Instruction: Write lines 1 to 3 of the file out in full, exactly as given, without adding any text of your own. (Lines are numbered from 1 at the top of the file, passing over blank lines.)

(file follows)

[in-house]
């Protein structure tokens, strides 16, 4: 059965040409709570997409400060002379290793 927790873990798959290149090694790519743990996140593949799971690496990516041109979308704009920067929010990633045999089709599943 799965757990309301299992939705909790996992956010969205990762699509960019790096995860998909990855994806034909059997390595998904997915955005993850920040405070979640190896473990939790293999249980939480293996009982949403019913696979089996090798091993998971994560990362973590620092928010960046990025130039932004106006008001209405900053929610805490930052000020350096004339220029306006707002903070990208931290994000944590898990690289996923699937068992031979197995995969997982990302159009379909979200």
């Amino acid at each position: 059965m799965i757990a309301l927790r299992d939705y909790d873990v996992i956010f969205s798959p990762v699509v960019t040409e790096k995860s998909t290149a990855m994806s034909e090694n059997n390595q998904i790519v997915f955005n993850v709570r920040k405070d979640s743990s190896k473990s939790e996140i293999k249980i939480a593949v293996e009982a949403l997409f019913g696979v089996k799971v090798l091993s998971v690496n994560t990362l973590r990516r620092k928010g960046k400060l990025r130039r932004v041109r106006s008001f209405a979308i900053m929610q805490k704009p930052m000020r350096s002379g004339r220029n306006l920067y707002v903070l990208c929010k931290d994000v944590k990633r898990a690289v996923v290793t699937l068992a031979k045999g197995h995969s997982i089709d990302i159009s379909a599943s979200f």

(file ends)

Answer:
[in-house]
């Protein structure tokens, strides 16, 4: 059965040409709570997409400060002379290793 927790873990798959290149090694790519743990996140593949799971690496990516041109979308704009920067929010990633045999089709599943 799965757990309301299992939705909790996992956010969205990762699509960019790096995860998909990855994806034909059997390595998904997915955005993850920040405070979640190896473990939790293999249980939480293996009982949403019913696979089996090798091993998971994560990362973590620092928010960046990025130039932004106006008001209405900053929610805490930052000020350096004339220029306006707002903070990208931290994000944590898990690289996923699937068992031979197995995969997982990302159009379909979200």
């Amino acid at each position: 059965m799965i757990a309301l927790r299992d939705y909790d873990v996992i956010f969205s798959p990762v699509v960019t040409e790096k995860s998909t290149a990855m994806s034909e090694n059997n390595q998904i790519v997915f955005n993850v709570r920040k405070d979640s743990s190896k473990s939790e996140i293999k249980i939480a593949v293996e009982a949403l997409f019913g696979v089996k799971v090798l091993s998971v690496n994560t990362l973590r990516r620092k928010g960046k400060l990025r130039r932004v041109r106006s008001f209405a979308i900053m929610q805490k704009p930052m000020r350096s002379g004339r220029n306006l920067y707002v903070l990208c929010k931290d994000v944590k990633r898990a690289v996923v290793t699937l068992a031979k045999g197995h995969s997982i089709d990302i159009s379909a599943s979200f």